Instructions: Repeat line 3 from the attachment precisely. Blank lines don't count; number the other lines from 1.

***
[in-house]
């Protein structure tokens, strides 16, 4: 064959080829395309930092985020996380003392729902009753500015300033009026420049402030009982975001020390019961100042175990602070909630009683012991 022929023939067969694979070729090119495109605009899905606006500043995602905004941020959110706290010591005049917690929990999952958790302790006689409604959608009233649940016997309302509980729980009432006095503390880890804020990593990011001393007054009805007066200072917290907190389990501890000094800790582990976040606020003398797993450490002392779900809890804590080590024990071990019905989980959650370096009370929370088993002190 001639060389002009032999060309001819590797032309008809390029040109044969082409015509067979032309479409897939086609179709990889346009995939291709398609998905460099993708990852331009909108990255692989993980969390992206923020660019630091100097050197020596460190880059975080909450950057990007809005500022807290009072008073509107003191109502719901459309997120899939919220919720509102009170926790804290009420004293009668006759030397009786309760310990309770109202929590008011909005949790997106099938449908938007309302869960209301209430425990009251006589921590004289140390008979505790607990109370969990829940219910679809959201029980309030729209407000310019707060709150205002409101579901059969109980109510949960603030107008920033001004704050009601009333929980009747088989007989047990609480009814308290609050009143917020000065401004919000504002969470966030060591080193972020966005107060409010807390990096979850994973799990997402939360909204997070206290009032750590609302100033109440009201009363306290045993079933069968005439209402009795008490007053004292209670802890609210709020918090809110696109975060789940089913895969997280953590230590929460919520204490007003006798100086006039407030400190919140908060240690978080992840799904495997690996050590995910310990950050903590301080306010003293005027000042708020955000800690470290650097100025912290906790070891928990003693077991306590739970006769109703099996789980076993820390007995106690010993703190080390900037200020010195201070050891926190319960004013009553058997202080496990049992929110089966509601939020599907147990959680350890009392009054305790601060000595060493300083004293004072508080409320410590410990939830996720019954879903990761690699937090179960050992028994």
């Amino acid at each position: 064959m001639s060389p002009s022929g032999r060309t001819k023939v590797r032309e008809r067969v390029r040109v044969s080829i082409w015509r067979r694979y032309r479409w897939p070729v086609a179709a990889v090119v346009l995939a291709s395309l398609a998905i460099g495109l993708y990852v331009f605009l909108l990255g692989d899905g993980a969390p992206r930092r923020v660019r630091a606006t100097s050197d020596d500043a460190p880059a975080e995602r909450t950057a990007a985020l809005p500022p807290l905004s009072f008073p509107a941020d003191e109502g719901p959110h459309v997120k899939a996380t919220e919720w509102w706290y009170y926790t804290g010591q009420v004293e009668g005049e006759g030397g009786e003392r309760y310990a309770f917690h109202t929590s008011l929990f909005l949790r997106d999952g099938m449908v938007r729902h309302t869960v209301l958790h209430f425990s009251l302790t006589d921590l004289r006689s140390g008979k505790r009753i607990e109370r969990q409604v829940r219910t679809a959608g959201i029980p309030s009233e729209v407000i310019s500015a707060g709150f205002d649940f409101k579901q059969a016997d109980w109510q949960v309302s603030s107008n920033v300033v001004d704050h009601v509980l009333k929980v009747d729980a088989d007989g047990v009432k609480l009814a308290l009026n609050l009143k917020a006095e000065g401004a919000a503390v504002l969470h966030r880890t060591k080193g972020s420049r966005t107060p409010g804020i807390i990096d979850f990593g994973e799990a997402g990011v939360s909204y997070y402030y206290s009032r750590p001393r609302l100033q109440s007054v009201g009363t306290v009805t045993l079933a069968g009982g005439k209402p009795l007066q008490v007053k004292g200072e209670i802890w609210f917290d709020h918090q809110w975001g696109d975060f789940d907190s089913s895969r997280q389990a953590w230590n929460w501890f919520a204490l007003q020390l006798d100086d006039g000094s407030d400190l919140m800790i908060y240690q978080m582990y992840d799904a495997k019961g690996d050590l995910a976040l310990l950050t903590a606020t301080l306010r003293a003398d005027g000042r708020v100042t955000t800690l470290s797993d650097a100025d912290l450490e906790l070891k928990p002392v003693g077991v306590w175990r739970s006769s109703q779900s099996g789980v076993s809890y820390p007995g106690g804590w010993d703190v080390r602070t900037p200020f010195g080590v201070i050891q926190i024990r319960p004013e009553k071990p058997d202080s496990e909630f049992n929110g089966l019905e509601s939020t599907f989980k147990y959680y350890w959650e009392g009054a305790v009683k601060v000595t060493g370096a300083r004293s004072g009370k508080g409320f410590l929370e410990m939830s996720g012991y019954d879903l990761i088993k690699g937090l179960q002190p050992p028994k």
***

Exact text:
């Amino acid at each position: 064959m001639s060389p002009s022929g032999r060309t001819k023939v590797r032309e008809r067969v390029r040109v044969s080829i082409w015509r067979r694979y032309r479409w897939p070729v086609a179709a990889v090119v346009l995939a291709s395309l398609a998905i460099g495109l993708y990852v331009f605009l909108l990255g692989d899905g993980a969390p992206r930092r923020v660019r630091a606006t100097s050197d020596d500043a460190p880059a975080e995602r909450t950057a990007a985020l809005p500022p807290l905004s009072f008073p509107a941020d003191e109502g719901p959110h459309v997120k899939a996380t919220e919720w509102w706290y009170y926790t804290g010591q009420v004293e009668g005049e006759g030397g009786e003392r309760y310990a309770f917690h109202t929590s008011l929990f909005l949790r997106d999952g099938m449908v938007r729902h309302t869960v209301l958790h209430f425990s009251l302790t006589d921590l004289r006689s140390g008979k505790r009753i607990e109370r969990q409604v829940r219910t679809a959608g959201i029980p309030s009233e729209v407000i310019s500015a707060g709150f205002d649940f409101k579901q059969a016997d109980w109510q949960v309302s603030s107008n920033v300033v001004d704050h009601v509980l009333k929980v009747d729980a088989d007989g047990v009432k609480l009814a308290l009026n609050l009143k917020a006095e000065g401004a919000a503390v504002l969470h966030r880890t060591k080193g972020s420049r966005t107060p409010g804020i807390i990096d979850f990593g994973e799990a997402g990011v939360s909204y997070y402030y206290s009032r750590p001393r609302l100033q109440s007054v009201g009363t306290v009805t045993l079933a069968g009982g005439k209402p009795l007066q008490v007053k004292g200072e209670i802890w609210f917290d709020h918090q809110w975001g696109d975060f789940d907190s089913s895969r997280q389990a953590w230590n929460w501890f919520a204490l007003q020390l006798d100086d006039g000094s407030d400190l919140m800790i908060y240690q978080m582990y992840d799904a495997k019961g690996d050590l995910a976040l310990l950050t903590a606020t301080l306010r003293a003398d005027g000042r708020v100042t955000t800690l470290s797993d650097a100025d912290l450490e906790l070891k928990p002392v003693g077991v306590w175990r739970s006769s109703q779900s099996g789980v076993s809890y820390p007995g106690g804590w010993d703190v080390r602070t900037p200020f010195g080590v201070i050891q926190i024990r319960p004013e009553k071990p058997d202080s496990e909630f049992n929110g089966l019905e509601s939020t599907f989980k147990y959680y350890w959650e009392g009054a305790v009683k601060v000595t060493g370096a300083r004293s004072g009370k508080g409320f410590l929370e410990m939830s996720g012991y019954d879903l990761i088993k690699g937090l179960q002190p050992p028994k």